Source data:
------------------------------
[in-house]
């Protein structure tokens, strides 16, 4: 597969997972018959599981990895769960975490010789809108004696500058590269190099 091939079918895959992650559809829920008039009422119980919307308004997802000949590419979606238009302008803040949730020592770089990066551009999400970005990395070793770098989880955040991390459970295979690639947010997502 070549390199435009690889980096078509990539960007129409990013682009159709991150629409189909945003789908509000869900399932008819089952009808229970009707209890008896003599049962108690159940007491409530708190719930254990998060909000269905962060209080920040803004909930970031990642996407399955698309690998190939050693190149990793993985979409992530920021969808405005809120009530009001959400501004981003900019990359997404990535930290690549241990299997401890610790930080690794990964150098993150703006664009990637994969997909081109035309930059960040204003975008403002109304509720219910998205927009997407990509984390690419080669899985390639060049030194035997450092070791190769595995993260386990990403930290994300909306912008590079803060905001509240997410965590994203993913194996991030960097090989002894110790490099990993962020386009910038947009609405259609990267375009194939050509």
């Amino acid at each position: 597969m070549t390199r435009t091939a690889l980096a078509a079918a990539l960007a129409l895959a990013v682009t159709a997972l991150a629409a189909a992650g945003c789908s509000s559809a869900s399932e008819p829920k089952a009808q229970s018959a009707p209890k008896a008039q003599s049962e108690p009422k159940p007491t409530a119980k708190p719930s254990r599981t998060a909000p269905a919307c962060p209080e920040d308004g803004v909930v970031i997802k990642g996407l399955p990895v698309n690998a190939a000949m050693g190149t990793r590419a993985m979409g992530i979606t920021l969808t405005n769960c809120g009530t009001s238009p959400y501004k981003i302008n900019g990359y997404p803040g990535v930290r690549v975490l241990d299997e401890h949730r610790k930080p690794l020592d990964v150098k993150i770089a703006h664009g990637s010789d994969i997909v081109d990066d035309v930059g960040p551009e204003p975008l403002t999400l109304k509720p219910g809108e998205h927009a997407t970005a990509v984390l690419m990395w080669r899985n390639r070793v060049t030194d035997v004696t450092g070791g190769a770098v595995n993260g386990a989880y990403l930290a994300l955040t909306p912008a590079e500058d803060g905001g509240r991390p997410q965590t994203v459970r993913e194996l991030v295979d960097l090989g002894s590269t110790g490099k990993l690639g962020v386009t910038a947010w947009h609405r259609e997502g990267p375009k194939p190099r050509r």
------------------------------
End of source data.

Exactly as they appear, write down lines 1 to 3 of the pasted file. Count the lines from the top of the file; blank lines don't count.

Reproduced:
[in-house]
């Protein structure tokens, strides 16, 4: 597969997972018959599981990895769960975490010789809108004696500058590269190099 091939079918895959992650559809829920008039009422119980919307308004997802000949590419979606238009302008803040949730020592770089990066551009999400970005990395070793770098989880955040991390459970295979690639947010997502 070549390199435009690889980096078509990539960007129409990013682009159709991150629409189909945003789908509000869900399932008819089952009808229970009707209890008896003599049962108690159940007491409530708190719930254990998060909000269905962060209080920040803004909930970031990642996407399955698309690998190939050693190149990793993985979409992530920021969808405005809120009530009001959400501004981003900019990359997404990535930290690549241990299997401890610790930080690794990964150098993150703006664009990637994969997909081109035309930059960040204003975008403002109304509720219910998205927009997407990509984390690419080669899985390639060049030194035997450092070791190769595995993260386990990403930290994300909306912008590079803060905001509240997410965590994203993913194996991030960097090989002894110790490099990993962020386009910038947009609405259609990267375009194939050509």
């Amino acid at each position: 597969m070549t390199r435009t091939a690889l980096a078509a079918a990539l960007a129409l895959a990013v682009t159709a997972l991150a629409a189909a992650g945003c789908s509000s559809a869900s399932e008819p829920k089952a009808q229970s018959a009707p209890k008896a008039q003599s049962e108690p009422k159940p007491t409530a119980k708190p719930s254990r599981t998060a909000p269905a919307c962060p209080e920040d308004g803004v909930v970031i997802k990642g996407l399955p990895v698309n690998a190939a000949m050693g190149t990793r590419a993985m979409g992530i979606t920021l969808t405005n769960c809120g009530t009001s238009p959400y501004k981003i302008n900019g990359y997404p803040g990535v930290r690549v975490l241990d299997e401890h949730r610790k930080p690794l020592d990964v150098k993150i770089a703006h664009g990637s010789d994969i997909v081109d990066d035309v930059g960040p551009e204003p975008l403002t999400l109304k509720p219910g809108e998205h927009a997407t970005a990509v984390l690419m990395w080669r899985n390639r070793v060049t030194d035997v004696t450092g070791g190769a770098v595995n993260g386990a989880y990403l930290a994300l955040t909306p912008a590079e500058d803060g905001g509240r991390p997410q965590t994203v459970r993913e194996l991030v295979d960097l090989g002894s590269t110790g490099k990993l690639g962020v386009t910038a947010w947009h609405r259609e997502g990267p375009k194939p190099r050509r």